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Mon, Dec 29, 2003 - Page 12 News List

Japanese not ruffled by beef scare: meat exporter


Japanese consumers, the biggest overseas buyers of US beef, are showing less concern amid the US mad cow scare compared with two years when Japanese cattle were stricken, a U.S meat export official said.

Consumer concerns about domestic beef safety in 2001 crippled sales at supermarkets and restaurants that specialize in popular beef bowl fast-food meals of meat on rice.

``People seem to be calm, some stores are still selling US beef, and there are many people still eating beef bowl,'' Shinobu Shimada, consumer affairs manager for the US Meat Export Federation, said in Tokyo. ``It's not the same as before because I think the consumer understands'' regular meat cuts don't pose a threat, she said.

Japan buys about $1.8 billion of US beef a year, according to a statement from the US Embassy in Tokyo. Overseas markets accounted for about 10 percent of US beef sales before every large export market, including South Korea and Mexico, the biggest after Japan, banned US imports over the last week.

In Japan, wholesale prices for Japanese domestically raised beef yesterday rose by between 12 percent and 15 percent compared with prices on Tuesday, before the mad cow case was found, the Mainichi newspaper said, citing data from the Japan Meat Market Wholesaler's Association's data.

Pork demand is also rising as an alternative to beef, the report said. Pork wholesale prices rose 34 percent in Tokyo and 19 percent in Osaka compared with Tuesday's prices, and retail prices may eventually increase, the report said.

The US, seeking to reopen sales to Japan, is sending a team led by David Hegwood, a special adviser to the US agriculture secretary, to Tokyo to meet with officials tomorrow.

The US$175 billion-a-year US beef industry, the world's largest exporter of beef and related products, may face billions of dollars in losses should consumers continue balking at beef.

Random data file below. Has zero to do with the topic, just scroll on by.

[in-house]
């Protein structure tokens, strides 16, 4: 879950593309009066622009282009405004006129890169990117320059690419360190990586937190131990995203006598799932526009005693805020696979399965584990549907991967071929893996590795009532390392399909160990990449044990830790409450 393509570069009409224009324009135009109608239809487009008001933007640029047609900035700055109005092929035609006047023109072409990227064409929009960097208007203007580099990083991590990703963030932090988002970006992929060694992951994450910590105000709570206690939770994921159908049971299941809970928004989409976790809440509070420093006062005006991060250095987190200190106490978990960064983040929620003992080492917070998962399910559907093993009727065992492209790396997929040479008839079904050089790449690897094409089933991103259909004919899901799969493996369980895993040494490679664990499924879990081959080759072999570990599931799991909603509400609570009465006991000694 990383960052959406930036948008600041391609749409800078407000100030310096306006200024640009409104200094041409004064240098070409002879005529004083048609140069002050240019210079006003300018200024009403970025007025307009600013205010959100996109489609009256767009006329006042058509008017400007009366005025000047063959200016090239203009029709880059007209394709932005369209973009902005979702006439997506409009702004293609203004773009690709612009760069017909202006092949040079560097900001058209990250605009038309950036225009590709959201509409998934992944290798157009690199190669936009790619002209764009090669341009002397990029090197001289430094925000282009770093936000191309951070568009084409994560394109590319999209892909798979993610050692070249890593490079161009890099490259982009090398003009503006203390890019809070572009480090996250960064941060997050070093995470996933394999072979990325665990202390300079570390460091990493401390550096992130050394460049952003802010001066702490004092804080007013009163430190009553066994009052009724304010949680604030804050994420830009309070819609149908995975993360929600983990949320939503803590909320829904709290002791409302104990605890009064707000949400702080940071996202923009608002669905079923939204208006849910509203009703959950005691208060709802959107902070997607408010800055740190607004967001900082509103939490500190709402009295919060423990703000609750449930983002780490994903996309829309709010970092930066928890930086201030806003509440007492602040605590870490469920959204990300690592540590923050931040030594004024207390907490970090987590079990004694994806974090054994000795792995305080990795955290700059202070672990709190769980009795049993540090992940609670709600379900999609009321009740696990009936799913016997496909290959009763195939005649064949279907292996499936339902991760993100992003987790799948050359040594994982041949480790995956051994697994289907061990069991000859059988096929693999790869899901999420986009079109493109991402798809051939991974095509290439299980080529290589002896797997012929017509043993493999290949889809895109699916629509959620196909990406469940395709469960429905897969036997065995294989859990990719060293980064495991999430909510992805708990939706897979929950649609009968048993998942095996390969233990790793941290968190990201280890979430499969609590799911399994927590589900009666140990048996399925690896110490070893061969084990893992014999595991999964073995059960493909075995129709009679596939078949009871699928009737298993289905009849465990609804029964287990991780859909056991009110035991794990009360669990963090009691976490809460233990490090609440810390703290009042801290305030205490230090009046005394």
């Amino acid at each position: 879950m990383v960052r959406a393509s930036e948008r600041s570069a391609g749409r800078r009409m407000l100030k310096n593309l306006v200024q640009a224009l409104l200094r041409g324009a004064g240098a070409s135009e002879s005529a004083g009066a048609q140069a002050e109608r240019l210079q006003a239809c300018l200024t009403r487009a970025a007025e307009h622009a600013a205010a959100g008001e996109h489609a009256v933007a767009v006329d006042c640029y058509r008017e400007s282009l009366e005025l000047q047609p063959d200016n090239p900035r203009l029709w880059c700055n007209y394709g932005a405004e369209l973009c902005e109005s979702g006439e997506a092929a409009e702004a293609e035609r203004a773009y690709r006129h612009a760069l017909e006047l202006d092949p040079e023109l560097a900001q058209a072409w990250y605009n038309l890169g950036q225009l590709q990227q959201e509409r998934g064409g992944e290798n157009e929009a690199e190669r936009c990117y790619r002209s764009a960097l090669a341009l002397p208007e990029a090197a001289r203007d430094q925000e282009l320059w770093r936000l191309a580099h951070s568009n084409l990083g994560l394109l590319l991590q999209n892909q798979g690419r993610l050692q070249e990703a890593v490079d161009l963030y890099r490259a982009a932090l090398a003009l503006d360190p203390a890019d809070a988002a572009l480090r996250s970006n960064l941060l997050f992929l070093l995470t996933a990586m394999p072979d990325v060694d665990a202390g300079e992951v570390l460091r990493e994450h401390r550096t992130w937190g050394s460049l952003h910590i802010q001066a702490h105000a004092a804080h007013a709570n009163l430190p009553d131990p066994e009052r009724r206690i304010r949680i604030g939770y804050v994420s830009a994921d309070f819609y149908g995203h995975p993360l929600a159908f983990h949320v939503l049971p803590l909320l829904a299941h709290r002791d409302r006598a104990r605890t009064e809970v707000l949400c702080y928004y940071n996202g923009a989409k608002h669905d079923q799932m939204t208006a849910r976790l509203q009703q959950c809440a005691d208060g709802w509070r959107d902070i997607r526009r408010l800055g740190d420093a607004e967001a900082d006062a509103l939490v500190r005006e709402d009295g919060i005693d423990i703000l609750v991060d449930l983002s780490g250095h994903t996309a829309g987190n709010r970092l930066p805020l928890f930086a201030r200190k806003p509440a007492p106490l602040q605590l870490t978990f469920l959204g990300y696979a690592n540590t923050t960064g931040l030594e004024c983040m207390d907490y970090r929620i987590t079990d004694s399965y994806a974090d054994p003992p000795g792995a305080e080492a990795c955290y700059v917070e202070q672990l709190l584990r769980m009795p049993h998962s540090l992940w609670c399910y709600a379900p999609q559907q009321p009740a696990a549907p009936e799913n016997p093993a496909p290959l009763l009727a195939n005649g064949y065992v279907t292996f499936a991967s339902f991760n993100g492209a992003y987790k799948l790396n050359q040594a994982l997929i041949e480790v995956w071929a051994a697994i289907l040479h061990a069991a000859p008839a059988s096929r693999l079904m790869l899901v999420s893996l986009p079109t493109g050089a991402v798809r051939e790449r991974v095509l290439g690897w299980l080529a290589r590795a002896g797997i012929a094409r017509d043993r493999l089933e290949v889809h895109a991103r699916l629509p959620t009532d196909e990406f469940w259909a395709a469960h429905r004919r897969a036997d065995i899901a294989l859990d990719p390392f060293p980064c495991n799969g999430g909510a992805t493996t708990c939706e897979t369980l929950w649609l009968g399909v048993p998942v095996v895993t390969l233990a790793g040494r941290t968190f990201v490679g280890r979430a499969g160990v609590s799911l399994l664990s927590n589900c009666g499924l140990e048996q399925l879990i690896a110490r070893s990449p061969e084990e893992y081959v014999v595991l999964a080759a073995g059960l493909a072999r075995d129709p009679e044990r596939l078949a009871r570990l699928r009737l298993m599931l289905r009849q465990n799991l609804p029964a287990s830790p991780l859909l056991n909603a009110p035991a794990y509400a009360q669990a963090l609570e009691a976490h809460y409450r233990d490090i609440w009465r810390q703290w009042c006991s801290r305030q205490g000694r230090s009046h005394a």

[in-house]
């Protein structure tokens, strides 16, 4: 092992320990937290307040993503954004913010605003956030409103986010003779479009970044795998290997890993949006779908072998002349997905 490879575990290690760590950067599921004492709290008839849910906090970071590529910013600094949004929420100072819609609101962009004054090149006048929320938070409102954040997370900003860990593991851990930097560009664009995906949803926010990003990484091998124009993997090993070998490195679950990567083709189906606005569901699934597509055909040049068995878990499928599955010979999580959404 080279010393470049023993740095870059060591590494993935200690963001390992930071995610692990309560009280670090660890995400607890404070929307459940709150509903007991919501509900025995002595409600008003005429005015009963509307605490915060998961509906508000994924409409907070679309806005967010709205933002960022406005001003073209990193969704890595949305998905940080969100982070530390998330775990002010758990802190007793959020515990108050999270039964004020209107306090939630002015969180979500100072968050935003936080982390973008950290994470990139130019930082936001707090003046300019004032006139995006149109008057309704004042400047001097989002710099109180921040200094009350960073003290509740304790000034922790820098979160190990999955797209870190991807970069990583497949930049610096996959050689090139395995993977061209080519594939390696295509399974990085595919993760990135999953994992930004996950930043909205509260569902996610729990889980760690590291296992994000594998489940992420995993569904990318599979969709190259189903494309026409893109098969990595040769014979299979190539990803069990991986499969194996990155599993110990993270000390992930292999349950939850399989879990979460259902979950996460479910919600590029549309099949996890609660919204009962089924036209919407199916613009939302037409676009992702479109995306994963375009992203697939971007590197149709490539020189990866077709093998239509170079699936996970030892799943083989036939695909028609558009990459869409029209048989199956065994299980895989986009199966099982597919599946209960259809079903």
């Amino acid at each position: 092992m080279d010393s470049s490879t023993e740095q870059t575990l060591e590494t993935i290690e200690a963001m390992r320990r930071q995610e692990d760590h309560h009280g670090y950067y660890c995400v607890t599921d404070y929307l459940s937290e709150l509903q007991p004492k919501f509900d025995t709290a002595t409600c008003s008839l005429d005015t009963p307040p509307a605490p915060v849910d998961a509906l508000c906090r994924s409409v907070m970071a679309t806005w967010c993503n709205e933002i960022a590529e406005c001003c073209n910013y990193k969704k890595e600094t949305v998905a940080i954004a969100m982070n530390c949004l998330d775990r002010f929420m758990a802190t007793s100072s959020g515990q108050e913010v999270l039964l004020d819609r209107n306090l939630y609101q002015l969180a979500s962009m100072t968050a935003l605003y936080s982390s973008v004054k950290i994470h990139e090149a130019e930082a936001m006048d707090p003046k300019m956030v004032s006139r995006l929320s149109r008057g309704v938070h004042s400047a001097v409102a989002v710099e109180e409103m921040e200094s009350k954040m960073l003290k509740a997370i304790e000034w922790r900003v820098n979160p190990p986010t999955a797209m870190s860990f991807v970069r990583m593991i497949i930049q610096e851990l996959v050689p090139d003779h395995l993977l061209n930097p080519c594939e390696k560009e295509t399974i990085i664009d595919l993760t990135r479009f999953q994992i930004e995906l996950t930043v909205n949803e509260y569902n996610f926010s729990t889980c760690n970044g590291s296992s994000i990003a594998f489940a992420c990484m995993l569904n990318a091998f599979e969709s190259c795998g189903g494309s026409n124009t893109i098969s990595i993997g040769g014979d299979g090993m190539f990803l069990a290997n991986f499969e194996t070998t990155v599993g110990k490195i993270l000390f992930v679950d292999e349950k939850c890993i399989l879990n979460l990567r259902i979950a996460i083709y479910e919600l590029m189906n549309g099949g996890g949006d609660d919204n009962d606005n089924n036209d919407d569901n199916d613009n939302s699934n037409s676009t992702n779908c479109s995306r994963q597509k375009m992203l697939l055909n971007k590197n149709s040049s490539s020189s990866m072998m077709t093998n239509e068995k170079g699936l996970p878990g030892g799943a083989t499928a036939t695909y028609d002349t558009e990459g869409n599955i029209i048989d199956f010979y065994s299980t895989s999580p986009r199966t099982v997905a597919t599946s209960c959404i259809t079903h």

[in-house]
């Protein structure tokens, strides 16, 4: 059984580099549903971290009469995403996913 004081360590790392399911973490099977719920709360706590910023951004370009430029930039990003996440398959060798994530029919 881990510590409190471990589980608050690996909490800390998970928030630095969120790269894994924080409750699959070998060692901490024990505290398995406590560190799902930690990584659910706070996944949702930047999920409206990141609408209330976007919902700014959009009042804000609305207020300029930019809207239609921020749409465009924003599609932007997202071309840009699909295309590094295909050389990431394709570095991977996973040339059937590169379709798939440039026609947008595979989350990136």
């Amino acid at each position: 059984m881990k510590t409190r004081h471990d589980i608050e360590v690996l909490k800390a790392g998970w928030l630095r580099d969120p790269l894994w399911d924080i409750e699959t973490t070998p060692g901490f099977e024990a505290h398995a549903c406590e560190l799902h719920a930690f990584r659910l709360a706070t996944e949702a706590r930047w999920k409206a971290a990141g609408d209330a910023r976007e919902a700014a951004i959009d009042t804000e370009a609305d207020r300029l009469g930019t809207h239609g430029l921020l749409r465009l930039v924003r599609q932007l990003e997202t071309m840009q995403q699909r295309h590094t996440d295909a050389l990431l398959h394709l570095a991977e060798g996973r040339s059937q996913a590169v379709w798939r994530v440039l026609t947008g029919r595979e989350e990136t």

Shares of Yoshinoya D&C Ltd, Japan's largest operator of beef-bowl, or gyudon, outlets, rose 2 percent to ?153,000 on Friday after falling 12 percent in the two days after report of the infected US cow. Shares of McDonald's Holdings Co Japan, half-owned by McDonald's Corp, fell 2.9 percent to ?2,020, bringing its three-day losses to 10 percent. The stocks fell 16 percent and 15 percent respectively in 2001 in the three days following the first news of an infected cow.

Masauyuki Ito, a 24-year-old office worker, ate a Teriyaki burger at a McDonald's in the Marunouchi business district of Tokyo, saying he was unlikely to refrain from eating beef from the US or other countries. The McDonald's had a sign indicating the origin of the meat.

"It was Australian beef, but I don't really care where it comes from," said Ito, who said he doesn't often eat burgers but he does eat at yakiniku barbecue restaurants twice a month.

"It's a really complicated issue for consumers," said the US Meat Export Federation's Shimada, who declined to say when she thought Japan's import ban might be lifted.

"A lot depends on what we can do over the next couple of days," she said.

Japan on Friday said it would ask retailers to recall products with US beef ingredients that pose a potential risk.

Ito-Yokado Co, Japan's largest store operator, said Friday it plans to continue selling US beef it has in stock, though it will display the meat separately from domestic beef.

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